During World War I troops from Winnipeg (Manitoba, Canada)
were being transported to Europe to fight on the front
lines. On their way there, lieutenant Harry Colebourn
bought a small female black bear cub for $20 from a
hunter who had killed its mother. He named her 'Winnipeg',
after his hometown of Winnipeg, or 'Winnie' for short.
Winnie became the mascot of an army Brigade
but Winnie spent most of her time on loan to the London
Zoo during the war.. Colebourn presented the London
Zoo with Winnie in December 1919 where it became a popular
Milne saw the bear in the London Zoo and started to
write a series of books about Winnie the Pooh, his son
Christopher Robin, and their friends at 100-Aker-Wood.
These other characters, such as Eeyore, Piglet, Tigger,
Kanga and Roo were also based on stuffed animals belonging
to Christopher Robin. Other characters as Rabbit and
Owl were based on animals that lived, just like the
swan Pooh, in the surrounding area of Milne's country
home Cotchford Farm in Ashdown Forest, Sussex, on which
100-Aker-wood was based.
'Winnie-the-Pooh' was published by Methuen on October 14th, 1926, the verses 'Now We are Six' in 1927, and 'The House at Pooh Corner' in1928. All these books were illustrated in a beautiful way by E.H. Shepard, which made the books even more magical. The Pooh-books became firm favourites with old and young alike and have been translated into almost every known language.
A conservative figure for the total sales of the four Methuen editions (including When We Were Very Young) up to the end of 1996 would be over 20 million copies. These figures do not include sales of the four books published by Dutton in Canada and the States, nor the foreign-language editions printed in more than 25 languages the world over!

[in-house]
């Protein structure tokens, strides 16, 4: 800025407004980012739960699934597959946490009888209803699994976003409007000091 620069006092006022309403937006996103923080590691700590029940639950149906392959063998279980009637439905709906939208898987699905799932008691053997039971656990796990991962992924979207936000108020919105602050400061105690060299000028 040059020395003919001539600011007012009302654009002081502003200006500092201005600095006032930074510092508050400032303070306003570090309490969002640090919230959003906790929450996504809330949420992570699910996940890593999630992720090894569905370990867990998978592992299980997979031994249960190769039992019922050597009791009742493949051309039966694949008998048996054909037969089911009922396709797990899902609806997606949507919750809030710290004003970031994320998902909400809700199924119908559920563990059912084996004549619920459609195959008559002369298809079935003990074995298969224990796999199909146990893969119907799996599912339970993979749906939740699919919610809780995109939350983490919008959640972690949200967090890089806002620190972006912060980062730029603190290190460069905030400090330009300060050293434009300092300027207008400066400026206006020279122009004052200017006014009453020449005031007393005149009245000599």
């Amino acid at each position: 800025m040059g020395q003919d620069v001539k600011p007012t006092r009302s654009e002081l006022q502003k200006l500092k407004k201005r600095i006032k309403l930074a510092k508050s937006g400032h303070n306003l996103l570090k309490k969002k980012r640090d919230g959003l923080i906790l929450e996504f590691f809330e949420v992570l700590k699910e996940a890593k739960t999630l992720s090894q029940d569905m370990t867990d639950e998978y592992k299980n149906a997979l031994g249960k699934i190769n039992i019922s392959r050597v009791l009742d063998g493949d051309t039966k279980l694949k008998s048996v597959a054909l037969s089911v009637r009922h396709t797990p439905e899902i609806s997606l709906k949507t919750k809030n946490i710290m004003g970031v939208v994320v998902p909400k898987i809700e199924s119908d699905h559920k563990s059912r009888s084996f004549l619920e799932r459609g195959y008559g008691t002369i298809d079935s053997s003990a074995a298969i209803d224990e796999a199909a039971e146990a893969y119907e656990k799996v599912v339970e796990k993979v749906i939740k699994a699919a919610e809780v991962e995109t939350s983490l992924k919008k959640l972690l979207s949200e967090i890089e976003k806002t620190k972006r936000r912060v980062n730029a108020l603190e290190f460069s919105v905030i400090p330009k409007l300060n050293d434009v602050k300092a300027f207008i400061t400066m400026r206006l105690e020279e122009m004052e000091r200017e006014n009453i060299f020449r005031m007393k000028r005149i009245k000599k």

The Pooh-books had also been favourites of Walt Disney's daughters and it inspired Disney to bring Pooh to film in 1966. In 1977 'the Many Adventures of Winnie the Pooh', the first feature-length animated film of Pooh was released. In 1993, the Walt Disney Company acknowledged that Pooh Bear is second only to Mickey Mouse in their portfolio of the most-loved and trusted characters known to millions of people all the world over.
Christopher Robin first received the Winnie the Pooh teddy bear as an early early birthday present. Eeyore was brought for Christopher Robin as a Christmas present in 1921 and Piglet was a gift from a neighbour of the Milne's in Chelsea. Tigger didn't show up in the nursery until after 'Now We Are Six' had been written.
The toys made a tour in the United States in 1947. Milne provided a 'birth certificate' to travel with the toys. Dutton Publishing, Milne's American publisher, insured the toys for $50,000, a vast amount of money in those days. They toured the U.S. for about ten years, then ended up in the offices of Dutton. Dutton was able to convince Milne to let the toys remain in America.